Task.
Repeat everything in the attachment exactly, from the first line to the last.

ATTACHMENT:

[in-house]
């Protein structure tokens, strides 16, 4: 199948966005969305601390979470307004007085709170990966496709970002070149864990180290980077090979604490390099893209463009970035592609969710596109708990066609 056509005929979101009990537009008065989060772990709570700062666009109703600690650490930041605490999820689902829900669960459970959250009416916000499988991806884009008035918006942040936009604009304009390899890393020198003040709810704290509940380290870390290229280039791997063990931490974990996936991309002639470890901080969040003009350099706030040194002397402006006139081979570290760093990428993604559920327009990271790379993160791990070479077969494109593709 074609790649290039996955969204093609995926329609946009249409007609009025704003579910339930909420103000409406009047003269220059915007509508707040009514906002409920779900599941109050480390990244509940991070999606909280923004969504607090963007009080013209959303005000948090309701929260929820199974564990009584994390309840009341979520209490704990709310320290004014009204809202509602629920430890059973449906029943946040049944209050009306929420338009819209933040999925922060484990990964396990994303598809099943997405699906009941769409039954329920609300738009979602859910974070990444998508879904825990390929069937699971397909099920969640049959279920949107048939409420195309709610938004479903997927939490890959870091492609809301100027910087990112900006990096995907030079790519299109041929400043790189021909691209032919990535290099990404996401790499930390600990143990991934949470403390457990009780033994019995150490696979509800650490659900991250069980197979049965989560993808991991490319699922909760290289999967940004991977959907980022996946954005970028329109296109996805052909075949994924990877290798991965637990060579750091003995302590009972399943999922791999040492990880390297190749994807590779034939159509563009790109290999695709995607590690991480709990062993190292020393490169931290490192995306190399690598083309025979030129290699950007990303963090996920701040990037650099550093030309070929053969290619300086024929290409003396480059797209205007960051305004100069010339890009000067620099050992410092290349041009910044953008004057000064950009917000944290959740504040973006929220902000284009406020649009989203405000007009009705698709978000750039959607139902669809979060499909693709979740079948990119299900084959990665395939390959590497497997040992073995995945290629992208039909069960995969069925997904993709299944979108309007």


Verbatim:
[in-house]
């Protein structure tokens, strides 16, 4: 199948966005969305601390979470307004007085709170990966496709970002070149864990180290980077090979604490390099893209463009970035592609969710596109708990066609 056509005929979101009990537009008065989060772990709570700062666009109703600690650490930041605490999820689902829900669960459970959250009416916000499988991806884009008035918006942040936009604009304009390899890393020198003040709810704290509940380290870390290229280039791997063990931490974990996936991309002639470890901080969040003009350099706030040194002397402006006139081979570290760093990428993604559920327009990271790379993160791990070479077969494109593709 074609790649290039996955969204093609995926329609946009249409007609009025704003579910339930909420103000409406009047003269220059915007509508707040009514906002409920779900599941109050480390990244509940991070999606909280923004969504607090963007009080013209959303005000948090309701929260929820199974564990009584994390309840009341979520209490704990709310320290004014009204809202509602629920430890059973449906029943946040049944209050009306929420338009819209933040999925922060484990990964396990994303598809099943997405699906009941769409039954329920609300738009979602859910974070990444998508879904825990390929069937699971397909099920969640049959279920949107048939409420195309709610938004479903997927939490890959870091492609809301100027910087990112900006990096995907030079790519299109041929400043790189021909691209032919990535290099990404996401790499930390600990143990991934949470403390457990009780033994019995150490696979509800650490659900991250069980197979049965989560993808991991490319699922909760290289999967940004991977959907980022996946954005970028329109296109996805052909075949994924990877290798991965637990060579750091003995302590009972399943999922791999040492990880390297190749994807590779034939159509563009790109290999695709995607590690991480709990062993190292020393490169931290490192995306190399690598083309025979030129290699950007990303963090996920701040990037650099550093030309070929053969290619300086024929290409003396480059797209205007960051305004100069010339890009000067620099050992410092290349041009910044953008004057000064950009917000944290959740504040973006929220902000284009406020649009989203405000007009009705698709978000750039959607139902669809979060499909693709979740079948990119299900084959990665395939390959590497497997040992073995995945290629992208039909069960995969069925997904993709299944979108309007």